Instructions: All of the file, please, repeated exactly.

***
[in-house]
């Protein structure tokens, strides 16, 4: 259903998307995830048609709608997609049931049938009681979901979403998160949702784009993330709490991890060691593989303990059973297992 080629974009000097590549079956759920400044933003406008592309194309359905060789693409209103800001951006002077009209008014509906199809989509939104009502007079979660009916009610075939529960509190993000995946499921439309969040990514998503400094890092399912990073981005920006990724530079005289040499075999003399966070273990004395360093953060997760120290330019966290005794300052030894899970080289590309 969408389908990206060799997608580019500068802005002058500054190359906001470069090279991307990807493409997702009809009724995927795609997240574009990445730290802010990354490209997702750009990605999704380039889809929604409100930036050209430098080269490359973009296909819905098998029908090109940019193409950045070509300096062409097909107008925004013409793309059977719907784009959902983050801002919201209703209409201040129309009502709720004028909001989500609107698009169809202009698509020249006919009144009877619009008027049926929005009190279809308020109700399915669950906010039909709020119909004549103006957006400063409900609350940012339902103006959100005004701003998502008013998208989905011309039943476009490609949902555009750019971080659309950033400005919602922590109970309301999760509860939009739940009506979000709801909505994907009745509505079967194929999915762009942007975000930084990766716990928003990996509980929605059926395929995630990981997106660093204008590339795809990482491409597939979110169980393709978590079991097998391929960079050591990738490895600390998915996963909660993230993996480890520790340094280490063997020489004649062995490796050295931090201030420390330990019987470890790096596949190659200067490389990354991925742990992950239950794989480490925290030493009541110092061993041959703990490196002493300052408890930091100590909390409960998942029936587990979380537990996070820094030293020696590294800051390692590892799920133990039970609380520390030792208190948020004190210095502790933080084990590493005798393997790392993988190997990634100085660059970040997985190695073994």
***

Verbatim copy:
[in-house]
């Protein structure tokens, strides 16, 4: 259903998307995830048609709608997609049931049938009681979901979403998160949702784009993330709490991890060691593989303990059973297992 080629974009000097590549079956759920400044933003406008592309194309359905060789693409209103800001951006002077009209008014509906199809989509939104009502007079979660009916009610075939529960509190993000995946499921439309969040990514998503400094890092399912990073981005920006990724530079005289040499075999003399966070273990004395360093953060997760120290330019966290005794300052030894899970080289590309 969408389908990206060799997608580019500068802005002058500054190359906001470069090279991307990807493409997702009809009724995927795609997240574009990445730290802010990354490209997702750009990605999704380039889809929604409100930036050209430098080269490359973009296909819905098998029908090109940019193409950045070509300096062409097909107008925004013409793309059977719907784009959902983050801002919201209703209409201040129309009502709720004028909001989500609107698009169809202009698509020249006919009144009877619009008027049926929005009190279809308020109700399915669950906010039909709020119909004549103006957006400063409900609350940012339902103006959100005004701003998502008013998208989905011309039943476009490609949902555009750019971080659309950033400005919602922590109970309301999760509860939009739940009506979000709801909505994907009745509505079967194929999915762009942007975000930084990766716990928003990996509980929605059926395929995630990981997106660093204008590339795809990482491409597939979110169980393709978590079991097998391929960079050591990738490895600390998915996963909660993230993996480890520790340094280490063997020489004649062995490796050295931090201030420390330990019987470890790096596949190659200067490389990354991925742990992950239950794989480490925290030493009541110092061993041959703990490196002493300052408890930091100590909390409960998942029936587990979380537990996070820094030293020696590294800051390692590892799920133990039970609380520390030792208190948020004190210095502790933080084990590493005798393997790392993988190997990634100085660059970040997985190695073994």